MacKenzie-Childs, in many ways, is pretty out of this world. Its handmade, storybook creations come directly from the imagination of their in-house design studio that overlooks the Cayuga Lake in the upstate town of Aurora, New York. The aesthetic can only be described with a touch of hyperbole: it’s Alice in Wonderland meets Coco Chanel, it’s Alessandro Michele meets your quirky flora-obsessed neighbor who never leaves her backyard pottery studio. It’s painterly landscapes and surprising textile juxtapositions—all of which come together to form an elegantly outlandish final product. It’s lush, it’s layered, it’s a bit experimental, and yet somehow remains timeless.
Creative director and chief brand officer for MacKenzie-Childs, Rebecca Proctor, says that the company’s design inspirations come from surprising places. “[Inspiration] can come from conversations with friends, trips to museums, coffee table books, dinner parties with family, and especially traveling,” she tells me.
“When it comes to MacKenzie-Childs, there are no rules and a lot of times for me, seeing one piece of MacKenzie-Childs in a contemporary New York environment is more fun than anything else because it adds a surprising, unfamiliar addition to the space,” says Proctor. Although the aesthetic is a departure from the greige palette found in so many NYC apartments, these bursts of color offset the occasional monotony of the city’s concrete backdrop.
Inspiration for the Florabundance collection, which debuted for spring/summer 2018, came from listening to what the customers wanted: “Our customers were saying they wanted something practical for poolside, picnics, and al fresco dining. Our kids melamine was so successful we thought it would be fun to create a more sophisticated pattern for adults,” says Proctor. “I am especially crazy about the palette because it mixes different colors together, and layers pattern on pattern to come up with the final pattern….it’s really a celebration of the summer months and the outdoor entertaining that comes with those months.”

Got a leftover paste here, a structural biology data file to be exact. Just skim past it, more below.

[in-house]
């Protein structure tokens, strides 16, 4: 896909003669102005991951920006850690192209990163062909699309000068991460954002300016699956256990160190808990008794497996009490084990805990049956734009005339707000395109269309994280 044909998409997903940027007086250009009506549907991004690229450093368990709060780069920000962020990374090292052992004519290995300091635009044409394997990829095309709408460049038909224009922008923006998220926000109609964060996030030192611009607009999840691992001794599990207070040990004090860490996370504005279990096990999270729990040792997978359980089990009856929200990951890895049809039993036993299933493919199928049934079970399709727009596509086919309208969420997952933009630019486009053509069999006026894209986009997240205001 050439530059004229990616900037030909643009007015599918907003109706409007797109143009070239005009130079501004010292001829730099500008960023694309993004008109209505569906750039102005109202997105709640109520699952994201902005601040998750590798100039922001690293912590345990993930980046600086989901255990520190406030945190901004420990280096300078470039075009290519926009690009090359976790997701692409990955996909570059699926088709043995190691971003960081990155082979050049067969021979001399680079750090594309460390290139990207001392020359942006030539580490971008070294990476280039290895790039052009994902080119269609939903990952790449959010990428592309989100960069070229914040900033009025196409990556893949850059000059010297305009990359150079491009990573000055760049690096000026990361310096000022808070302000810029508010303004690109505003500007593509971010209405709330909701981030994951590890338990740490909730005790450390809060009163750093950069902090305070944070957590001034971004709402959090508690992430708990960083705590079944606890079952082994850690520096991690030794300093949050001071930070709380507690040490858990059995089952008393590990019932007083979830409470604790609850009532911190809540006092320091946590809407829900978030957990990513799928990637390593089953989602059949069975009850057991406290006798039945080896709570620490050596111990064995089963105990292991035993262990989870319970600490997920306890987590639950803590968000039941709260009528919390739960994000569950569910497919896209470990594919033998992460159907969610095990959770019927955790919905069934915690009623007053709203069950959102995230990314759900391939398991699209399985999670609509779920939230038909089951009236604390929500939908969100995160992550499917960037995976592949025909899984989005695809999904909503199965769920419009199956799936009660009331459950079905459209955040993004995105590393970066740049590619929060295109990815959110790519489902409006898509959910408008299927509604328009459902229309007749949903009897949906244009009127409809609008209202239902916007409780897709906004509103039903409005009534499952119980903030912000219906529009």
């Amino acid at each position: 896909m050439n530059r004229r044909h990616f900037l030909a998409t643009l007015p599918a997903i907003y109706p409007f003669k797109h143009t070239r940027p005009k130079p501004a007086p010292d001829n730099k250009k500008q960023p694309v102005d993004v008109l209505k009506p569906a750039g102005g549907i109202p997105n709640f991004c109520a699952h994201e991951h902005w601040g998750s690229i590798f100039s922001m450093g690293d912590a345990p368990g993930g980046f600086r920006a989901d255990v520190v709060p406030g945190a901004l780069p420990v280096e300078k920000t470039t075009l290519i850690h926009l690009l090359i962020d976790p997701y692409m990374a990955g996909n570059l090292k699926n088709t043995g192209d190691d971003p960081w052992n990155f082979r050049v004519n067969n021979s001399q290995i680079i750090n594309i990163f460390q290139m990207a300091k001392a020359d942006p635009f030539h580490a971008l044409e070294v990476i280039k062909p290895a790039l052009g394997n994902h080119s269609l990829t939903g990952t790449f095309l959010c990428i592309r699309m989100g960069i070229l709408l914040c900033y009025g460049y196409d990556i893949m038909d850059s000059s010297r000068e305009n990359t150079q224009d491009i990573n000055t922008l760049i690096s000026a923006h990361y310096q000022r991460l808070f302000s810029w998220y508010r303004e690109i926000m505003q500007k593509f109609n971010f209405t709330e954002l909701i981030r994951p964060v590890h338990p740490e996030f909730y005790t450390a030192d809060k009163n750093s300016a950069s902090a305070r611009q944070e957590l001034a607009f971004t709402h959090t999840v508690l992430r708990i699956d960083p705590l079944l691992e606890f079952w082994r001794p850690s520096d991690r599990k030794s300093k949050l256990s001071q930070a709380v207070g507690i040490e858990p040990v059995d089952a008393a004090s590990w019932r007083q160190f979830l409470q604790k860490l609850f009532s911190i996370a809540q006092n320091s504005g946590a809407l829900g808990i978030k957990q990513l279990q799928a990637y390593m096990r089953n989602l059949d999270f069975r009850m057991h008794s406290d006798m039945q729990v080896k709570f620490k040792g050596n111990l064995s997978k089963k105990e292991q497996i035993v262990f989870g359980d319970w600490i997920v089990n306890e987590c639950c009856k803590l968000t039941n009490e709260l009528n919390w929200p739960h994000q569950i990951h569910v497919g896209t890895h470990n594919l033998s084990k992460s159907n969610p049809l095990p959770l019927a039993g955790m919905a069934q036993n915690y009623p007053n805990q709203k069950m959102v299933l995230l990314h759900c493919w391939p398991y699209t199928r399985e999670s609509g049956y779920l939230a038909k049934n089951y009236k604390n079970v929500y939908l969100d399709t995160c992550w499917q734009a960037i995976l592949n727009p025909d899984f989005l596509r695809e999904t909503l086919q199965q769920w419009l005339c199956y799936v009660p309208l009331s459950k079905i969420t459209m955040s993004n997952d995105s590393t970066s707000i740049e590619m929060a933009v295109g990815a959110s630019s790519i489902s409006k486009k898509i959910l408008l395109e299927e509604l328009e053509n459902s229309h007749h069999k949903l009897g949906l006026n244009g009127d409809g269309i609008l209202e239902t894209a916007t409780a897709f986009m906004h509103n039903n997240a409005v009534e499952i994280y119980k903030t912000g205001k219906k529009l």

The new Courtyard Outdoor collection, which mixes geometric patterns within the wicker and juxtaposes colorful, striped cushions, is something that Proctor says is “quintessentially MacKenzie-Childs,” but also didn’t already exist in the marketplace before.
“We essentially treated [the resin] as if it were rattan due to the history of rattan having really complex patterns woven by hand,” she says of the outdoor furniture line, specifically made to endure various weather conditions. “We had so much fun mixing the different weaves we designed together, and then to finish it off we threw some crazy cushions on top to give it its charm.”
Perhaps MC’s most extravagant creations are the furniture items, which take anywhere from one to three weeks to craft from start to finish, depending on the complexity of the design. The boldest object of them all—the Ridiculous Bench—dates back to the mid ‘90s, and contains a quirky hodgepodge of elements, including a ceramic seat, Scottish tartan, gold leaf, hand-tufted upholstery, and hand-painted faux marbling. While the bench isn’t new to the marketplace by any means, it’s a perfect example of what MC does best: extravagant, bold, timeless design.
“It is also one of my favorite designs because it is something that really combines everything we do into one piece,” says Proctor. “I was a part of naming the bench along with the founders, and we honestly just thought that everything about the bench was ridiculous and that is how the name came about.”
The bee motif, featured prominently in the new Queen Bee summer collection, was inspired by the bees they’ve kept on the studio’s property for many years: “We have a couple hives where [the bees] make honey on the farm, and while [they’re] not new to us, we thought it would be a great way to celebrate them by immortalizing them into the product,” says Proctor. The Honeycomb Footstool, and other smaller furniture items, were designed to be “tucked into special little places in rooms,” she continues. “Think of them as jewelry for the room—while they don’t have to match the interior, they really are like irresistible jewels.”
“What I love is the burst of yellow, which is always a hot color, and how well it looks with bold black and white. The Honeycomb Footstool looks really fun in a super traditional environment, and also in modern environments because the yellow color is so pronounced.” It’s exactly this unexpected burst of color and texture that make these items so unexpectedly exciting, so surprising in their boldness.
And finally, you have the Courtly Check design element that, since first launching in the ‘80s, has since become a signature of the brand. You can find it hand-painted on vases, cups, tabletops, and even furniture fabric, and over the years it has taken on a range of limited edition variations.
“The reason it is so special is because it has been loved by the world for centuries. You can go anywhere and find the black and white check incorporated [in] historical buildings and marble floors in palaces…everyone can relate to black and white,” Proctor says. “It has become a graphic foundation for anything. We call it underpinnings for a reason—it will always be a terrific base to layer on.”
For those looking to incorporate MacKenzie-Childs’ elements and style into their existing décor, rather than splurging on entire collections, Proctor recommends starting with the Courtly Check Enamelware Chargers and using them as a layering piece, mixing them with what you already own. “They create symmetry on your table and provide a foundation to layer anything on top of. Plus, it is dramatic, but can also feel either really modern or traditional,” says Proctor.